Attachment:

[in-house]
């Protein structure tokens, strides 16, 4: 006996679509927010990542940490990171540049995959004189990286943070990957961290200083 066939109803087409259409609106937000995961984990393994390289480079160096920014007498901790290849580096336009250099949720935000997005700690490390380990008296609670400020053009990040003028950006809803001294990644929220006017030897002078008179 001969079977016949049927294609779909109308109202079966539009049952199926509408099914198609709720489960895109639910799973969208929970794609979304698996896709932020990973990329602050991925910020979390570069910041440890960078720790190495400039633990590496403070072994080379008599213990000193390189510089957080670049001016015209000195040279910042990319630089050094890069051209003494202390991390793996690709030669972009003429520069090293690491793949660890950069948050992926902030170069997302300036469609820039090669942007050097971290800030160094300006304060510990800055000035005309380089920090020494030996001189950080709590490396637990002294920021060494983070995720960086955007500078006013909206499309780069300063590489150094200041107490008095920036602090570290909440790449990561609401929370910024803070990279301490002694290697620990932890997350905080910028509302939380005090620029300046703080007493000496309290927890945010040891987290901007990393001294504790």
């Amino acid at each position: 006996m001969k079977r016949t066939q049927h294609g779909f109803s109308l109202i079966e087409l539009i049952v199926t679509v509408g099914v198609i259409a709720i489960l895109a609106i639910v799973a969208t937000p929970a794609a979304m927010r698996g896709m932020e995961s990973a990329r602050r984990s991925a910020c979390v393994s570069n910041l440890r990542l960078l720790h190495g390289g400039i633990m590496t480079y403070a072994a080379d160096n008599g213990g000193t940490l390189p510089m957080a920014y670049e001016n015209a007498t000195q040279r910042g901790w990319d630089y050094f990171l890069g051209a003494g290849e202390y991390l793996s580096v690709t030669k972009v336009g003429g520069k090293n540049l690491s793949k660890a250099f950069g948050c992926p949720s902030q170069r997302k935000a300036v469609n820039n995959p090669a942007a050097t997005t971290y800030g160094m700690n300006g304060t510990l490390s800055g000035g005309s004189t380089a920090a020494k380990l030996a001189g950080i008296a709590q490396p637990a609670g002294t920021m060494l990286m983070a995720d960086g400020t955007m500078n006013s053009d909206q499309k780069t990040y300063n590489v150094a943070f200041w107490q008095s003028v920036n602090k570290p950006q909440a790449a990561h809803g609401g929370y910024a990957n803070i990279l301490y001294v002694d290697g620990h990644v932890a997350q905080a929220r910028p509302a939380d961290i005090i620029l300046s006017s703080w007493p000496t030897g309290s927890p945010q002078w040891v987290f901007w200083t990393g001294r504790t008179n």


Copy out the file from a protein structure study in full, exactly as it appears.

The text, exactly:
[in-house]
């Protein structure tokens, strides 16, 4: 006996679509927010990542940490990171540049995959004189990286943070990957961290200083 066939109803087409259409609106937000995961984990393994390289480079160096920014007498901790290849580096336009250099949720935000997005700690490390380990008296609670400020053009990040003028950006809803001294990644929220006017030897002078008179 001969079977016949049927294609779909109308109202079966539009049952199926509408099914198609709720489960895109639910799973969208929970794609979304698996896709932020990973990329602050991925910020979390570069910041440890960078720790190495400039633990590496403070072994080379008599213990000193390189510089957080670049001016015209000195040279910042990319630089050094890069051209003494202390991390793996690709030669972009003429520069090293690491793949660890950069948050992926902030170069997302300036469609820039090669942007050097971290800030160094300006304060510990800055000035005309380089920090020494030996001189950080709590490396637990002294920021060494983070995720960086955007500078006013909206499309780069300063590489150094200041107490008095920036602090570290909440790449990561609401929370910024803070990279301490002694290697620990932890997350905080910028509302939380005090620029300046703080007493000496309290927890945010040891987290901007990393001294504790």
């Amino acid at each position: 006996m001969k079977r016949t066939q049927h294609g779909f109803s109308l109202i079966e087409l539009i049952v199926t679509v509408g099914v198609i259409a709720i489960l895109a609106i639910v799973a969208t937000p929970a794609a979304m927010r698996g896709m932020e995961s990973a990329r602050r984990s991925a910020c979390v393994s570069n910041l440890r990542l960078l720790h190495g390289g400039i633990m590496t480079y403070a072994a080379d160096n008599g213990g000193t940490l390189p510089m957080a920014y670049e001016n015209a007498t000195q040279r910042g901790w990319d630089y050094f990171l890069g051209a003494g290849e202390y991390l793996s580096v690709t030669k972009v336009g003429g520069k090293n540049l690491s793949k660890a250099f950069g948050c992926p949720s902030q170069r997302k935000a300036v469609n820039n995959p090669a942007a050097t997005t971290y800030g160094m700690n300006g304060t510990l490390s800055g000035g005309s004189t380089a920090a020494k380990l030996a001189g950080i008296a709590q490396p637990a609670g002294t920021m060494l990286m983070a995720d960086g400020t955007m500078n006013s053009d909206q499309k780069t990040y300063n590489v150094a943070f200041w107490q008095s003028v920036n602090k570290p950006q909440a790449a990561h809803g609401g929370y910024a990957n803070i990279l301490y001294v002694d290697g620990h990644v932890a997350q905080a929220r910028p509302a939380d961290i005090i620029l300046s006017s703080w007493p000496t030897g309290s927890p945010q002078w040891v987290f901007w200083t990393g001294r504790t008179n």